A prominent Catholic, but one who doesn't like people writing to the press.
One of the letter-writers is Tina Beattie, modestly described as "Professor of Catholic Studies, Director, The Digby Stuart Research Centre for Religion, Society and Human Flourishing (DSRC), Digby Stuart College, University of Roehampton". Oh, THAT Tina Beattie. Not Tina Beattie the all-in wrestler, as I first thought.
Others are given the label "retired teacher", when we could at least have been told they were "retired teacher of geometry, geography and human flourishing, St Trinian's Catholic Comprehensive".
A prominent Catholic schoolteacher.
Apart from dear Tina, whose name will be well known to readers of this blog, the only name that I recognised instantly was David Lodge, the comic novelist. Not exactly a Wodehouse or even a Pratchett, but I did enjoy Changing Places. He apparently describes himself as a once orthodox Roman Catholic becoming less and less so as time went on. Yes, that's clear from his writing.
Splendid! The two most prominent signatories to the letter are about as far away from Catholic orthodoxy as you can get without actually sacrificing virgins to Apollo. Typical Tablet readers, and indeed Tina herself is a director and trustee.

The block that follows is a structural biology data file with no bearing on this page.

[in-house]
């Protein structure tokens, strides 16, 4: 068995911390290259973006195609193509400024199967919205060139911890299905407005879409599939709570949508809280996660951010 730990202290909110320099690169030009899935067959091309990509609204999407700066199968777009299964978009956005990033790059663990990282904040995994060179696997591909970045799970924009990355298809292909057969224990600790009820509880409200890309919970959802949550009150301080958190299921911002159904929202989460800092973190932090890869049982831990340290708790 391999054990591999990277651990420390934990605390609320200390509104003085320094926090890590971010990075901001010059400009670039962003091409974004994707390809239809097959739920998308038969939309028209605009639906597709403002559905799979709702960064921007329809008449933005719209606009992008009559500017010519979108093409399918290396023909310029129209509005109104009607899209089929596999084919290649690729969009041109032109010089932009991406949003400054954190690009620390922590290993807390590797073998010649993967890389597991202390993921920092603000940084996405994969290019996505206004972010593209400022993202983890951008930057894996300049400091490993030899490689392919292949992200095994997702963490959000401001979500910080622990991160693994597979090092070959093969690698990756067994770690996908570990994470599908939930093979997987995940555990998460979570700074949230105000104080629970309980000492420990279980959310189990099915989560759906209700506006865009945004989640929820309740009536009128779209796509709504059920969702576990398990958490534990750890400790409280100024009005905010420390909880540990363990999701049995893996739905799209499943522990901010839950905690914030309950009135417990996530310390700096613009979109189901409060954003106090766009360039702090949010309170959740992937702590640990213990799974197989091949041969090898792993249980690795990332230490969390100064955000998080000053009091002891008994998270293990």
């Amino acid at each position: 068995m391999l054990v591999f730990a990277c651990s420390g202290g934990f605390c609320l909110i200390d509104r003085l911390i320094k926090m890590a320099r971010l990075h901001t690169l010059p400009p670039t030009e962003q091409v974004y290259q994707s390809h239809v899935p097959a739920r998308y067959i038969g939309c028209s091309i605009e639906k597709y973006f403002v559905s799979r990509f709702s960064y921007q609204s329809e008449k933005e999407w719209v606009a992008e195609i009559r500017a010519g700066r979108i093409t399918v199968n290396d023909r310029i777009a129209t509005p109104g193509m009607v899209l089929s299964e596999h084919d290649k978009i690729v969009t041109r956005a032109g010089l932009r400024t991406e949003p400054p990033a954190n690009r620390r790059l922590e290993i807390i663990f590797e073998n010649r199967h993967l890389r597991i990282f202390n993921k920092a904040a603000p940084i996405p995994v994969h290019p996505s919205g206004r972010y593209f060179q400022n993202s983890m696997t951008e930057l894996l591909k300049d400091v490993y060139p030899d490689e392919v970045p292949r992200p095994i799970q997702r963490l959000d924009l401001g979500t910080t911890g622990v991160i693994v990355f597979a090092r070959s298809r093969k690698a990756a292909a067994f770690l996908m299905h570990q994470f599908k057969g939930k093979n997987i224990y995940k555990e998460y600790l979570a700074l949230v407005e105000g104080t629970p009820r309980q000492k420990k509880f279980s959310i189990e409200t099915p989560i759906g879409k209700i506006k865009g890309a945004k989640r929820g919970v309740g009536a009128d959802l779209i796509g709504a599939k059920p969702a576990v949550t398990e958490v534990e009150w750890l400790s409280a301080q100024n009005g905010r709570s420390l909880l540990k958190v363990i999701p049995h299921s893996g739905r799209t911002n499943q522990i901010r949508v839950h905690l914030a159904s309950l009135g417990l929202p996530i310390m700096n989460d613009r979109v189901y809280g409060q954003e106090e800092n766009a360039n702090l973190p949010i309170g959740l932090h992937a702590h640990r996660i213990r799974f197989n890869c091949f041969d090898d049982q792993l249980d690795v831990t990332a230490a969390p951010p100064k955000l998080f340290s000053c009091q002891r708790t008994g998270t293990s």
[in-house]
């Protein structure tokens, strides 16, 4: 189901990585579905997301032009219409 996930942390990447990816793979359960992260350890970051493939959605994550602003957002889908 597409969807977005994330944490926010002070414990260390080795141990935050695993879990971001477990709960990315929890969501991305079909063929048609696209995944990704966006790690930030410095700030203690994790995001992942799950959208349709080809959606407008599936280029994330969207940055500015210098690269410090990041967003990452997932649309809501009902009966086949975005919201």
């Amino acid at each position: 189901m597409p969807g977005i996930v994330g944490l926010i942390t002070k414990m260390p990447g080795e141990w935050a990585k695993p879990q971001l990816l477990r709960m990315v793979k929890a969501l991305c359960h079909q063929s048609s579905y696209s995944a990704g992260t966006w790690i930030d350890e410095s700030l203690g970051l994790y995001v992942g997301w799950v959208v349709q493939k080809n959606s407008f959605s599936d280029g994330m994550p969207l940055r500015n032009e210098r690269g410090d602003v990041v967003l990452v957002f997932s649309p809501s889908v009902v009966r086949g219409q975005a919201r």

Bernard Cribbins, Peter Sellers, and David Lodge
Oh, that may not be the right David Lodge.
After that, it gets more difficult to recognise any of the names. Two members of the Banbury Justice and Peace Group have signed the letter. Splendid people, I am sure, as you never hear of injustice or war breaking out in Banbury. But not prominent, perhaps. Another signatory calls herself "Union of Catholic Mothers". An odd name for a lady, or do we assume that the entire union signed the letter?
Note that "prominent Catholics" are not the same as "top Catholics", who are generally rich and famous people like the president of Adobe. For example, Prof. Tina Beattie will not be rich and famous until Hammer Horror agree to film God's Mother, Eve's Advocate.
To be a prominent Catholic all you have to do is say "look at me! look at me!" However, those who do look at you will say things like "Oh look, it's that old bat from St Trinian's; she's being prominent again. Pretend we haven't seen her."
A prominent top Catholic. But you couldn't afford him.